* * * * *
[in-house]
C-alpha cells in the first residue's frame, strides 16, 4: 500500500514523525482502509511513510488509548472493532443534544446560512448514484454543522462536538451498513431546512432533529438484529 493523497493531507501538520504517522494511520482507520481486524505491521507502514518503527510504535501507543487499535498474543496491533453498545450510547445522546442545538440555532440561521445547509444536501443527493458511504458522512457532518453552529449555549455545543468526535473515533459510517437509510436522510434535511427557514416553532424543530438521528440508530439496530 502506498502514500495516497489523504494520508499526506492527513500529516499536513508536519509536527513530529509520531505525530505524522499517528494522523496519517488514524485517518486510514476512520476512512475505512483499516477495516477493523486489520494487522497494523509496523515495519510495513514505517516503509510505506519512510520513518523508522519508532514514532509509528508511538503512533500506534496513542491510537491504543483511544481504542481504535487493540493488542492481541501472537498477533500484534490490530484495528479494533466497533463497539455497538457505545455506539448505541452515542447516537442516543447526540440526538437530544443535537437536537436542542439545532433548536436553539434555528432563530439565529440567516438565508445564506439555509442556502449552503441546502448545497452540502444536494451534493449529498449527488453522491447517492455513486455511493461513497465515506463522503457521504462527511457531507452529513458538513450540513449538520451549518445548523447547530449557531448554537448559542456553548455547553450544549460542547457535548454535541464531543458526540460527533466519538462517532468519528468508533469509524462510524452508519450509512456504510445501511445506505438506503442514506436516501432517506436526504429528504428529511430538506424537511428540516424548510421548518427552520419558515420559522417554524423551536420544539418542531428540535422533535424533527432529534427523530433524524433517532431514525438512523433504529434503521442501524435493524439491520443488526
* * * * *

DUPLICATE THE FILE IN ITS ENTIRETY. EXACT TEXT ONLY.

[in-house]
C-alpha cells in the first residue's frame, strides 16, 4: 500500500514523525482502509511513510488509548472493532443534544446560512448514484454543522462536538451498513431546512432533529438484529 493523497493531507501538520504517522494511520482507520481486524505491521507502514518503527510504535501507543487499535498474543496491533453498545450510547445522546442545538440555532440561521445547509444536501443527493458511504458522512457532518453552529449555549455545543468526535473515533459510517437509510436522510434535511427557514416553532424543530438521528440508530439496530 502506498502514500495516497489523504494520508499526506492527513500529516499536513508536519509536527513530529509520531505525530505524522499517528494522523496519517488514524485517518486510514476512520476512512475505512483499516477495516477493523486489520494487522497494523509496523515495519510495513514505517516503509510505506519512510520513518523508522519508532514514532509509528508511538503512533500506534496513542491510537491504543483511544481504542481504535487493540493488542492481541501472537498477533500484534490490530484495528479494533466497533463497539455497538457505545455506539448505541452515542447516537442516543447526540440526538437530544443535537437536537436542542439545532433548536436553539434555528432563530439565529440567516438565508445564506439555509442556502449552503441546502448545497452540502444536494451534493449529498449527488453522491447517492455513486455511493461513497465515506463522503457521504462527511457531507452529513458538513450540513449538520451549518445548523447547530449557531448554537448559542456553548455547553450544549460542547457535548454535541464531543458526540460527533466519538462517532468519528468508533469509524462510524452508519450509512456504510445501511445506505438506503442514506436516501432517506436526504429528504428529511430538506424537511428540516424548510421548518427552520419558515420559522417554524423551536420544539418542531428540535422533535424533527432529534427523530433524524433517532431514525438512523433504529434503521442501524435493524439491520443488526